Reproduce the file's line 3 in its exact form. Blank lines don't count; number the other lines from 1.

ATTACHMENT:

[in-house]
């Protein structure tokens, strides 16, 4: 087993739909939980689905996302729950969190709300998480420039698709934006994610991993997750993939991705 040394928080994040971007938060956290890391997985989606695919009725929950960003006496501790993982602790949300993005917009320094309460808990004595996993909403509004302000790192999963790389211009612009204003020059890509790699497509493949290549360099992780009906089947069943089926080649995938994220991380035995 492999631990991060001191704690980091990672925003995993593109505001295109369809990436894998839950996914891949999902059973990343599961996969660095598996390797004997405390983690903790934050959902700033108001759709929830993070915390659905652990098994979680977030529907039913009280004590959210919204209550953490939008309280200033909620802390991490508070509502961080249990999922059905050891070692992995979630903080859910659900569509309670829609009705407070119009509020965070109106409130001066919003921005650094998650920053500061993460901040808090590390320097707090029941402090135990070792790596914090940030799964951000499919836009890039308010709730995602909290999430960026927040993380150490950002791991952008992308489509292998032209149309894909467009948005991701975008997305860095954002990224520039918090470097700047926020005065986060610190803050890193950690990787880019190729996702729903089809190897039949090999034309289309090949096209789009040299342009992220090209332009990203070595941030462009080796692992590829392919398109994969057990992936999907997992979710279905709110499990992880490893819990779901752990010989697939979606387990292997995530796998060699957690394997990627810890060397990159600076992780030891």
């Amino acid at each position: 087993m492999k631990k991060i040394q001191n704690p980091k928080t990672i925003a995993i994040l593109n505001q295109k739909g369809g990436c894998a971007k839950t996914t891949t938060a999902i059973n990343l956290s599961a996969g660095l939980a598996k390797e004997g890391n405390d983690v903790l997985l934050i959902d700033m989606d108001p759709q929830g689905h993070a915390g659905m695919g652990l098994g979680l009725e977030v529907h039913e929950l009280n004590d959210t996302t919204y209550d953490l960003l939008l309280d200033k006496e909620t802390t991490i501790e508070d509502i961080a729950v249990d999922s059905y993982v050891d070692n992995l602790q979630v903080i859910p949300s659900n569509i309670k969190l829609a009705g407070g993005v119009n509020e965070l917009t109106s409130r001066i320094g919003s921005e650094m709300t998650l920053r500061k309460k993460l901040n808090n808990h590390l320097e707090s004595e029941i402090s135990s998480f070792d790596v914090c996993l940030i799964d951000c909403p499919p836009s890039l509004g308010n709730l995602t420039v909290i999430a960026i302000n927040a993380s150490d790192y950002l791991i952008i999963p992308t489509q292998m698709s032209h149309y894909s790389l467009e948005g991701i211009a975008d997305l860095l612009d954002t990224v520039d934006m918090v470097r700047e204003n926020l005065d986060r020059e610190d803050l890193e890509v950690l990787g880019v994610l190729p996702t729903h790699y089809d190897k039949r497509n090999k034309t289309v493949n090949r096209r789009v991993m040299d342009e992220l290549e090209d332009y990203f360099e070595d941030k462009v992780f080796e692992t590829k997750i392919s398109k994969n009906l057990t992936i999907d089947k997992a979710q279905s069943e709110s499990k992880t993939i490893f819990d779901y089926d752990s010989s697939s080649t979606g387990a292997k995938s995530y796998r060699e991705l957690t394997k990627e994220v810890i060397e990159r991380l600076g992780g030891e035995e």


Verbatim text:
């Amino acid at each position: 087993m492999k631990k991060i040394q001191n704690p980091k928080t990672i925003a995993i994040l593109n505001q295109k739909g369809g990436c894998a971007k839950t996914t891949t938060a999902i059973n990343l956290s599961a996969g660095l939980a598996k390797e004997g890391n405390d983690v903790l997985l934050i959902d700033m989606d108001p759709q929830g689905h993070a915390g659905m695919g652990l098994g979680l009725e977030v529907h039913e929950l009280n004590d959210t996302t919204y209550d953490l960003l939008l309280d200033k006496e909620t802390t991490i501790e508070d509502i961080a729950v249990d999922s059905y993982v050891d070692n992995l602790q979630v903080i859910p949300s659900n569509i309670k969190l829609a009705g407070g993005v119009n509020e965070l917009t109106s409130r001066i320094g919003s921005e650094m709300t998650l920053r500061k309460k993460l901040n808090n808990h590390l320097e707090s004595e029941i402090s135990s998480f070792d790596v914090c996993l940030i799964d951000c909403p499919p836009s890039l509004g308010n709730l995602t420039v909290i999430a960026i302000n927040a993380s150490d790192y950002l791991i952008i999963p992308t489509q292998m698709s032209h149309y894909s790389l467009e948005g991701i211009a975008d997305l860095l612009d954002t990224v520039d934006m918090v470097r700047e204003n926020l005065d986060r020059e610190d803050l890193e890509v950690l990787g880019v994610l190729p996702t729903h790699y089809d190897k039949r497509n090999k034309t289309v493949n090949r096209r789009v991993m040299d342009e992220l290549e090209d332009y990203f360099e070595d941030k462009v992780f080796e692992t590829k997750i392919s398109k994969n009906l057990t992936i999907d089947k997992a979710q279905s069943e709110s499990k992880t993939i490893f819990d779901y089926d752990s010989s697939s080649t979606g387990a292997k995938s995530y796998r060699e991705l957690t394997k990627e994220v810890i060397e990159r991380l600076g992780g030891e035995e």